The double-hook jigging spoon tactic produces for Wenners from fall through late winter when spotted bass and largemouth feast on shad along extended gravel flats with dropoffs, long points or bluff ends near channel swings, or in treetops in creek arms. Most of the time, Wenners catches spotted bass suspended or hugging the bottom at depths of 35 to 45 feet, or he takes largemouth suspended in the treetops 50 to 60 feet deep in 80 to 100 feet of water.

Relying on his Pinpoint TR320 sonar unit, Wenners tracks the depth of baitfish, bass activity and the location of the treetops. Once he pinpoints the fish, Wenners has his clients drop their spoons down to the right depth and marks their lines with a Sharpie pen about a foot above their reels for a reference point. That way they can keep their spoons in the strike zone and above the trees.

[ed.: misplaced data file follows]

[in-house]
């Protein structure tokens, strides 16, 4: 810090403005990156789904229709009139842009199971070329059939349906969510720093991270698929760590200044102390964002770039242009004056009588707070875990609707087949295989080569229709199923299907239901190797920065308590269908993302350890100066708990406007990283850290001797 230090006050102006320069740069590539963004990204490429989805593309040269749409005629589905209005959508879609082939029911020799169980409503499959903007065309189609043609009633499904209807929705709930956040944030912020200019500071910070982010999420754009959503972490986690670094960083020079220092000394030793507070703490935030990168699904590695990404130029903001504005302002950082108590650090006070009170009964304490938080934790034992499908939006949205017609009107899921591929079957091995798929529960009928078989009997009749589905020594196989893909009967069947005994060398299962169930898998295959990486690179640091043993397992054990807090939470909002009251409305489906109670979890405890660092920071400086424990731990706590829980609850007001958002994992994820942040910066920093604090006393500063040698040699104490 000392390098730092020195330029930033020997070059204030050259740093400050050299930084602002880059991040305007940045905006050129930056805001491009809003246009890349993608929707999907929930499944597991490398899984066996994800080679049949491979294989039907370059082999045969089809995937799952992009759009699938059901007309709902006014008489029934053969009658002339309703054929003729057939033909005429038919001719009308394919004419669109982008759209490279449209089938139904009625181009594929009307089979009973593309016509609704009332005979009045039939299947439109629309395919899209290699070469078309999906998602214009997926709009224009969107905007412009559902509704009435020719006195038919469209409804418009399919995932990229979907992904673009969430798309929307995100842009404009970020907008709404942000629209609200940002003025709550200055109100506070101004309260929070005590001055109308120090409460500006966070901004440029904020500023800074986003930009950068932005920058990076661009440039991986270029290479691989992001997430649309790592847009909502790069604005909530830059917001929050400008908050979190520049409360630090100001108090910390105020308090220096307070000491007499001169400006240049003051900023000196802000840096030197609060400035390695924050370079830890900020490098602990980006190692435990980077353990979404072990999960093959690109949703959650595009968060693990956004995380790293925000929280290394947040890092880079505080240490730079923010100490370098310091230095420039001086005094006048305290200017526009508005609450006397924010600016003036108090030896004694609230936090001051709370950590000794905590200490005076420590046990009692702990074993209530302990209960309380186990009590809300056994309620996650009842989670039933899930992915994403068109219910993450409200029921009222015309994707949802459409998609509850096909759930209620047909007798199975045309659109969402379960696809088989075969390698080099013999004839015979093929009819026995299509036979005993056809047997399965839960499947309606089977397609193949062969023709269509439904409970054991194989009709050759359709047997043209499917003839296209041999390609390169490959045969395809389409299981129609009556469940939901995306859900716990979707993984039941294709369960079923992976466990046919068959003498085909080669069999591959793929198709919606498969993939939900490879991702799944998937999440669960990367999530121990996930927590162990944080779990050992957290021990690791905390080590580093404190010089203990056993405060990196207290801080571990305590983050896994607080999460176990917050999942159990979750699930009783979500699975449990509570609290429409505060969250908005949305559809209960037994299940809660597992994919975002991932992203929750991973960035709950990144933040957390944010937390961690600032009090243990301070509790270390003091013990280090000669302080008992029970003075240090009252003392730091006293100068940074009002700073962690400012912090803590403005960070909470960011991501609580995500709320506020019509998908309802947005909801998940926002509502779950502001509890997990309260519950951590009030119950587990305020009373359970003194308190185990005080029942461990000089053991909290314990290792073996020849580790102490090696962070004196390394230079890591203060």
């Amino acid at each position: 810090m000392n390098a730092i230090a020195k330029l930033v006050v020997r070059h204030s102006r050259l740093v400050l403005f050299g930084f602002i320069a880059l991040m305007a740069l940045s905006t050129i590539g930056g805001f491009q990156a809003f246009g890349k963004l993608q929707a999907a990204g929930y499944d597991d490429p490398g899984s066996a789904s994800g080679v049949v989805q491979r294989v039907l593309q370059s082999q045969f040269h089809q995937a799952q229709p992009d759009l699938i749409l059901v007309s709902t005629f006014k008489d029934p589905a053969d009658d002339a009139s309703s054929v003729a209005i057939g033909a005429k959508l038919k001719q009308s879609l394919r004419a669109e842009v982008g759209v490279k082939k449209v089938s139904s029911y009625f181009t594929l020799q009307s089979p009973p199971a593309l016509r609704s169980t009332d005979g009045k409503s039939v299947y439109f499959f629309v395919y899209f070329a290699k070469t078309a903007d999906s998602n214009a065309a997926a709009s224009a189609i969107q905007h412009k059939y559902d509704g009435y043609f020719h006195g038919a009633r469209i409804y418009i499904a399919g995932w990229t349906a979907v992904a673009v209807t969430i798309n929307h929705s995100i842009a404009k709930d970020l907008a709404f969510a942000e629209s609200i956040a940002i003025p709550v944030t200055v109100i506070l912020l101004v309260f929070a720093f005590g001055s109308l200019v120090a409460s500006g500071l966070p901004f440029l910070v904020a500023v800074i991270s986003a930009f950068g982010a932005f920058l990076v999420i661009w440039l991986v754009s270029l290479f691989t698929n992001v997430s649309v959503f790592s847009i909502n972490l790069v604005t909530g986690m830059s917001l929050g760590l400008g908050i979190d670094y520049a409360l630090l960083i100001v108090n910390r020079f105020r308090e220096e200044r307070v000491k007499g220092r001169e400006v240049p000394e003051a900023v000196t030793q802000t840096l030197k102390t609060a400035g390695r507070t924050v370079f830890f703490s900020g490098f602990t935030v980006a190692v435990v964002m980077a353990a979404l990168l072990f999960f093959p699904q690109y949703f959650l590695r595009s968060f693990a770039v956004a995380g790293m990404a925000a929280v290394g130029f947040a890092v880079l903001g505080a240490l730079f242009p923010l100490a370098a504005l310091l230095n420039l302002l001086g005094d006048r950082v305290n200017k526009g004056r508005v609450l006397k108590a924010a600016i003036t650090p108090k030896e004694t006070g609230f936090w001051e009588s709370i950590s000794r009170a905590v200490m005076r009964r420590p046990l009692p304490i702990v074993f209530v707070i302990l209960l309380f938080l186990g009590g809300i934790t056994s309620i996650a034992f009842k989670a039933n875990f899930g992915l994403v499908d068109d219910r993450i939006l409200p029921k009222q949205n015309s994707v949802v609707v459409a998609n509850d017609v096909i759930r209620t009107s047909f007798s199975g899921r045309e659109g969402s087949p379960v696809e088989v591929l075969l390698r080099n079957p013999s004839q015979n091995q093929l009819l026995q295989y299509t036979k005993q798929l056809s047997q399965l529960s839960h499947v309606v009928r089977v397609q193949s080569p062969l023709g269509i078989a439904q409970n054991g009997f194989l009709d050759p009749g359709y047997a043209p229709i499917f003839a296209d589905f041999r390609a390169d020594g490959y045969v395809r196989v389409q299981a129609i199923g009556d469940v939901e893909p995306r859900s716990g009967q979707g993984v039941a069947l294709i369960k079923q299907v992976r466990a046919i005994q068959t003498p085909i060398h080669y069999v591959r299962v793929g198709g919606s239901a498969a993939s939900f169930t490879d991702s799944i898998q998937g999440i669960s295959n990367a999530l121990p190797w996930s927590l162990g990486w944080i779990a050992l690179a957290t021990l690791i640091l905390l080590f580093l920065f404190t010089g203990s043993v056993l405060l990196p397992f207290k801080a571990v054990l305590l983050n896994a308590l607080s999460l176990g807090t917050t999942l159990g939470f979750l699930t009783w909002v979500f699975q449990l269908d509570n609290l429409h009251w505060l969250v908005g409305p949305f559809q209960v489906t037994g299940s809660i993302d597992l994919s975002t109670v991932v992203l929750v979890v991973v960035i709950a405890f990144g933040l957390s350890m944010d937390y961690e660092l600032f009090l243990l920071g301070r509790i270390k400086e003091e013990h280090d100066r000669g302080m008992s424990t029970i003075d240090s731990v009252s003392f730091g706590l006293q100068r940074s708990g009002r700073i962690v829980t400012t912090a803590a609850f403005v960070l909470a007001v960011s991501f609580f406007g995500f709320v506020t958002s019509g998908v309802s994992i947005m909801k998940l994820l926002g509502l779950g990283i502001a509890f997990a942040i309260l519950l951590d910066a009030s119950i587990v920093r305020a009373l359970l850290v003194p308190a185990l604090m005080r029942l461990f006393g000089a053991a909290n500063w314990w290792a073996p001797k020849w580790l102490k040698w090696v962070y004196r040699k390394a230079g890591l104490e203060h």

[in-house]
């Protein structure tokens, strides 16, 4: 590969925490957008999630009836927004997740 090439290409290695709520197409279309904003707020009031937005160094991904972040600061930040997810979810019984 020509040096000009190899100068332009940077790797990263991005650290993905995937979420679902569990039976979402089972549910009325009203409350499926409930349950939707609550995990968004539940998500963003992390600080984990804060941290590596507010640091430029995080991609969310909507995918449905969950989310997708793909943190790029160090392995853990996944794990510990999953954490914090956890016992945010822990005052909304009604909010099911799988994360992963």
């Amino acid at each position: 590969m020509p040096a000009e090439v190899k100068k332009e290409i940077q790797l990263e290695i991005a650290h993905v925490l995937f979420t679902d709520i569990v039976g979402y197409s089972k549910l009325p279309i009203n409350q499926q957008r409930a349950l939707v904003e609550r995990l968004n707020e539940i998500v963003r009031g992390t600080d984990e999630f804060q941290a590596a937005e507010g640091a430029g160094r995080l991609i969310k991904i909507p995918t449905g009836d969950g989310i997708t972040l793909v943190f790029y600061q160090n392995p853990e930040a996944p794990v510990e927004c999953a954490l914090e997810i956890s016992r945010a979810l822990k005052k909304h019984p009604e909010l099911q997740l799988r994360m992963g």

"If the fish are on the bottom, I will let the bait hit the bottom and then will work it 2 to 3 feet up, letting it flutter down," says Wenners, who starts his presentation with his rod at the 8 o'clock position and pops it up to 10 or 11 o'clock. "There are times when fishing for suspended bass that I will just move the spoon 6 to 8 inches, just barely jigging my rod tip. The majority of the time, though, I am working it with a 2- to 3-foot stroke."

The veteran guide tries to drop his rod tip down faster than the descent of the spoon so his line stays semi-taut and the lure falls with a more natural flutter. Strikes usually occur before the lure reaches the bottom and on many occasions his clients hook the fish on the upstroke.